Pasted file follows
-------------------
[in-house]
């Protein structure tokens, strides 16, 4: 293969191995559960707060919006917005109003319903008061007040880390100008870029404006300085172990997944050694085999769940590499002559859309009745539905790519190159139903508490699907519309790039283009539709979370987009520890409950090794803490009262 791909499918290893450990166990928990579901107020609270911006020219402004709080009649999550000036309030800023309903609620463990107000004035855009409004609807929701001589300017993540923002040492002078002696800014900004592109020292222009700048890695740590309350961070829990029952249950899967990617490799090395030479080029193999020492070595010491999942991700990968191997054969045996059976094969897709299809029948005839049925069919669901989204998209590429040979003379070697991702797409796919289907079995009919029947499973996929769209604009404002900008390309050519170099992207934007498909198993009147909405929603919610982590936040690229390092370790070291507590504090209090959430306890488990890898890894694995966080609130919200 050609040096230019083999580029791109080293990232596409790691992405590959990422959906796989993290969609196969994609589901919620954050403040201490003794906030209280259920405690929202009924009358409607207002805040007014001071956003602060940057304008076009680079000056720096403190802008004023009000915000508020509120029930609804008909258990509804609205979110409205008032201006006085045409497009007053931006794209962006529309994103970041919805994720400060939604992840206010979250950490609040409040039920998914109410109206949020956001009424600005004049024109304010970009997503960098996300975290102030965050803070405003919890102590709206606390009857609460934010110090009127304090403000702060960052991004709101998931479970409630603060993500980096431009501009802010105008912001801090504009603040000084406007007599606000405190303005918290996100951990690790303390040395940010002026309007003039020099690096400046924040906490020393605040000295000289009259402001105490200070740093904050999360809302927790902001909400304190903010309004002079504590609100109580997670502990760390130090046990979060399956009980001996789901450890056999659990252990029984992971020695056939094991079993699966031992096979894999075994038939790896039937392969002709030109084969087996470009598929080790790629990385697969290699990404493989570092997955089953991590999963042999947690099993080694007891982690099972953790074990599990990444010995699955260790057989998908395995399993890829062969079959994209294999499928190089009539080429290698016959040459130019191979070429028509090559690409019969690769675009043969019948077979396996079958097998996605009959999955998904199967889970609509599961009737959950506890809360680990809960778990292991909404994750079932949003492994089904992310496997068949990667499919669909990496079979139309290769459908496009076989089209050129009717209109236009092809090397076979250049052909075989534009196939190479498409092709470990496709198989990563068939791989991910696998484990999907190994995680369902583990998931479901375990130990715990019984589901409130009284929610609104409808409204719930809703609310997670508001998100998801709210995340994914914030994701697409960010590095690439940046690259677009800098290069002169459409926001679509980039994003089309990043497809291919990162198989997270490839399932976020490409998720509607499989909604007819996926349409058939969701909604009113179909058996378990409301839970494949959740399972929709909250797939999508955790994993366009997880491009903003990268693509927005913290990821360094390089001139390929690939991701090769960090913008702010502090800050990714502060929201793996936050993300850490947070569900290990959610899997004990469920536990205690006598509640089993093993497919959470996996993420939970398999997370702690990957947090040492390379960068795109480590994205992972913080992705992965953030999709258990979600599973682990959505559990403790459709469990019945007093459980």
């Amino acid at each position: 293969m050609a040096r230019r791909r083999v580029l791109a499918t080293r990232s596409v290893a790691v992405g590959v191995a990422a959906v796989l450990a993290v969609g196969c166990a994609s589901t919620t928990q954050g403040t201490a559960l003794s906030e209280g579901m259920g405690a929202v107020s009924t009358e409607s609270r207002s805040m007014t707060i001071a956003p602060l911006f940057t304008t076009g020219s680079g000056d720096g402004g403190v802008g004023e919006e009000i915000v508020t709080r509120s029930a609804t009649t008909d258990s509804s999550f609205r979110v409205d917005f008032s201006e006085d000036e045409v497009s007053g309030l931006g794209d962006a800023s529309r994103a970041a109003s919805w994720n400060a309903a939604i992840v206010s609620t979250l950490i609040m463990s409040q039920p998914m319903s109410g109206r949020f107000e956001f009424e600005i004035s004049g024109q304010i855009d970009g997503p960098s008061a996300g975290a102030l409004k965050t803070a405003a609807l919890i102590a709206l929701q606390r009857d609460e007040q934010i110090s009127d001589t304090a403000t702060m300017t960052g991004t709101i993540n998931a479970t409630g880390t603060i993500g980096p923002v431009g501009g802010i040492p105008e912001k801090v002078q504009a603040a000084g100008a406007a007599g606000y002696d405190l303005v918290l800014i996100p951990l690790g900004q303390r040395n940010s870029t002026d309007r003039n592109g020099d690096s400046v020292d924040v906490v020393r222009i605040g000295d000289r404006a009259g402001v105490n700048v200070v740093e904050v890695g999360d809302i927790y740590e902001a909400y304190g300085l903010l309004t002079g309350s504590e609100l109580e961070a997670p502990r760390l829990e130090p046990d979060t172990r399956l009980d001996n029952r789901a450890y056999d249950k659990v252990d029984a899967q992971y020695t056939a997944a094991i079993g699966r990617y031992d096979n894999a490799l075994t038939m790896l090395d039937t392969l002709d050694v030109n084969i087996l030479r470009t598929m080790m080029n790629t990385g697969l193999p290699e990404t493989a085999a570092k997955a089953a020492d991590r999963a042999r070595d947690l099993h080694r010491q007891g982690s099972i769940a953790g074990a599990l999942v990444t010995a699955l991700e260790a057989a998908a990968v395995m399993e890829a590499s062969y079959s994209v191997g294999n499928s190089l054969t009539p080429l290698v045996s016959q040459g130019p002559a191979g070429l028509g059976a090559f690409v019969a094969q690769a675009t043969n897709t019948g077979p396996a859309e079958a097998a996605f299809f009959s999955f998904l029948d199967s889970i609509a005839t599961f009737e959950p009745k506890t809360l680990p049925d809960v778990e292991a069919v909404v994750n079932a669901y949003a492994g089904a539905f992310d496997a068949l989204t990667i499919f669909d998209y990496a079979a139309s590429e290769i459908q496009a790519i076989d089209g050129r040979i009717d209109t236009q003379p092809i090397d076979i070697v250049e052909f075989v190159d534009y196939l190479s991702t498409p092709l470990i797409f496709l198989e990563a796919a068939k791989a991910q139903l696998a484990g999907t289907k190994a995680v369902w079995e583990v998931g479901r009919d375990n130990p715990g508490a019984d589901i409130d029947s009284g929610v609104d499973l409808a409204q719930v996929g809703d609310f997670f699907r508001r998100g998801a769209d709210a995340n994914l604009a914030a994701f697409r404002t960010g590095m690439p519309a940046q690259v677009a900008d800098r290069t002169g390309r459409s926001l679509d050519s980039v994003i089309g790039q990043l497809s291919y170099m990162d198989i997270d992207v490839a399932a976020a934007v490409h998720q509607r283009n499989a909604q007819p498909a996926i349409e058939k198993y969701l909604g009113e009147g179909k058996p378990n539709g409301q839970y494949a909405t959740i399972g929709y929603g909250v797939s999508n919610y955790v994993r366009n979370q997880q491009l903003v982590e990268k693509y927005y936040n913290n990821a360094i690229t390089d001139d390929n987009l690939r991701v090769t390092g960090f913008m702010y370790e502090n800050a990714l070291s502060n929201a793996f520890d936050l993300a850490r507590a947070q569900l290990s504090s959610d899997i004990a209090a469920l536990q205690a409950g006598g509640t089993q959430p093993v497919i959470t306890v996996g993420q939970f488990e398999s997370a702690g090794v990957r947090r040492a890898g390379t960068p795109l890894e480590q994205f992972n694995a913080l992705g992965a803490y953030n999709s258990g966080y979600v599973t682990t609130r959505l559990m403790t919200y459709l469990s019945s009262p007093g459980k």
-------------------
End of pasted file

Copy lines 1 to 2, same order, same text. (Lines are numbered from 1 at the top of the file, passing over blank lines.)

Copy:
[in-house]
């Protein structure tokens, strides 16, 4: 293969191995559960707060919006917005109003319903008061007040880390100008870029404006300085172990997944050694085999769940590499002559859309009745539905790519190159139903508490699907519309790039283009539709979370987009520890409950090794803490009262 791909499918290893450990166990928990579901107020609270911006020219402004709080009649999550000036309030800023309903609620463990107000004035855009409004609807929701001589300017993540923002040492002078002696800014900004592109020292222009700048890695740590309350961070829990029952249950899967990617490799090395030479080029193999020492070595010491999942991700990968191997054969045996059976094969897709299809029948005839049925069919669901989204998209590429040979003379070697991702797409796919289907079995009919029947499973996929769209604009404002900008390309050519170099992207934007498909198993009147909405929603919610982590936040690229390092370790070291507590504090209090959430306890488990890898890894694995966080609130919200 050609040096230019083999580029791109080293990232596409790691992405590959990422959906796989993290969609196969994609589901919620954050403040201490003794906030209280259920405690929202009924009358409607207002805040007014001071956003602060940057304008076009680079000056720096403190802008004023009000915000508020509120029930609804008909258990509804609205979110409205008032201006006085045409497009007053931006794209962006529309994103970041919805994720400060939604992840206010979250950490609040409040039920998914109410109206949020956001009424600005004049024109304010970009997503960098996300975290102030965050803070405003919890102590709206606390009857609460934010110090009127304090403000702060960052991004709101998931479970409630603060993500980096431009501009802010105008912001801090504009603040000084406007007599606000405190303005918290996100951990690790303390040395940010002026309007003039020099690096400046924040906490020393605040000295000289009259402001105490200070740093904050999360809302927790902001909400304190903010309004002079504590609100109580997670502990760390130090046990979060399956009980001996789901450890056999659990252990029984992971020695056939094991079993699966031992096979894999075994038939790896039937392969002709030109084969087996470009598929080790790629990385697969290699990404493989570092997955089953991590999963042999947690099993080694007891982690099972953790074990599990990444010995699955260790057989998908395995399993890829062969079959994209294999499928190089009539080429290698016959040459130019191979070429028509090559690409019969690769675009043969019948077979396996079958097998996605009959999955998904199967889970609509599961009737959950506890809360680990809960778990292991909404994750079932949003492994089904992310496997068949990667499919669909990496079979139309290769459908496009076989089209050129009717209109236009092809090397076979250049052909075989534009196939190479498409092709470990496709198989990563068939791989991910696998484990999907190994995680369902583990998931479901375990130990715990019984589901409130009284929610609104409808409204719930809703609310997670508001998100998801709210995340994914914030994701697409960010590095690439940046690259677009800098290069002169459409926001679509980039994003089309990043497809291919990162198989997270490839399932976020490409998720509607499989909604007819996926349409058939969701909604009113179909058996378990409301839970494949959740399972929709909250797939999508955790994993366009997880491009903003990268693509927005913290990821360094390089001139390929690939991701090769960090913008702010502090800050990714502060929201793996936050993300850490947070569900290990959610899997004990469920536990205690006598509640089993093993497919959470996996993420939970398999997370702690990957947090040492390379960068795109480590994205992972913080992705992965953030999709258990979600599973682990959505559990403790459709469990019945007093459980």